Preferences for solidarity and attitudes towards the Dutch pension system -Evidence from a representative sample

Collective pension systems are based on the principle of solidarity across and within generations. Using methods from experimental economics we elicit preferences for
solidarity of different age cohorts towards the same and other age cohorts for a representative sample of the Dutch population. In addition, we use survey methods to measure stated inter- and intra-generational altruism and solidarity attitudes with respect to the Dutch pension system. Finally, we analyze how revealed solidarity preferences are related to demographic and socio-economic characteristics of participants by linking the experimental and survey data to administrative data of the Dutch
population maintained by Statistics Netherlands (CBS).

In our study, participants made decisions in a ‘solidarity game’ where real money was at stake. They had to decide how they would share money with another participant
in case they received the money while the other participant did not. We found that participants were willing to share about 40% of the money received. This shows that participants on average had a strong preference for (ex-ante) solidarity. However, the results also show large heterogeneity as well as a bias in favor of the age group that a participant belongs to. A significant percentage of young participants were prepared to share substantially more with other young participants than with other age groups. Likewise, a large percentage of old participants were prepared to share substantially more with other old participants than with other age groups. We also find that beliefs about what others will give (i.e. anticipated reciprocity) correlate strongly with solidarity preferences: participants who expect more when in need show more solidarity towards others who are likewise in need. Remarkably, participants were rather pessimistic about the solidarity of others within and across age groups in the sense that they expected others to give substantially less than they themselves would actually do. Finally, a number of demographic and socio-economic characteristics (gender, education, marital status, political involvement) of our participants are statistically significantly related to the elicited solidarity preferences.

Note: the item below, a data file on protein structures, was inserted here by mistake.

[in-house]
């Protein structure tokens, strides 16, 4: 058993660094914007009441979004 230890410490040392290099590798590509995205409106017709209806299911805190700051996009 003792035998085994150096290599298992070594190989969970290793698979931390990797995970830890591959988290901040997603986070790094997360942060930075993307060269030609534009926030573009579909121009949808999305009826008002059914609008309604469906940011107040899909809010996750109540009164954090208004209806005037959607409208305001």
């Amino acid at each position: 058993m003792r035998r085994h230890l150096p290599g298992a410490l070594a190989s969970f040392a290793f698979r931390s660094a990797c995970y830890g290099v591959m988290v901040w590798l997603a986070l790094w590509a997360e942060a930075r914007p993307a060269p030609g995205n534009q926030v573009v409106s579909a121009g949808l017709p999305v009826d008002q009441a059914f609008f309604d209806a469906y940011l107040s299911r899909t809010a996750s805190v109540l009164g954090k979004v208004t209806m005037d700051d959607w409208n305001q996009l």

In the survey, participants of all age categories indicated that they believe that solidarity between the young and the old is under pressure. We also see clear differences
between young and old participants regarding the preferred pension system. While old participants favor a collective system over an individual system, for young participants the reverse holds. Opinions on the Dutch pension system correlate to some extent with the elicited solidarity preferences. Overall, however, the correlation between survey and experimental measures is relatively weak. This indicates that pension policymakers should take into account that stated preferences on solidarity
do not necessarily reflect the true solidarity preferences of individuals.

Netspar, Network for Studies on Pensions, Aging and Retirement, is a thinktank and knowledge network. Netspar is dedicated to promoting a wider understanding of the economic and social implications of pensions, aging and retirement in the Netherlands and Europe.


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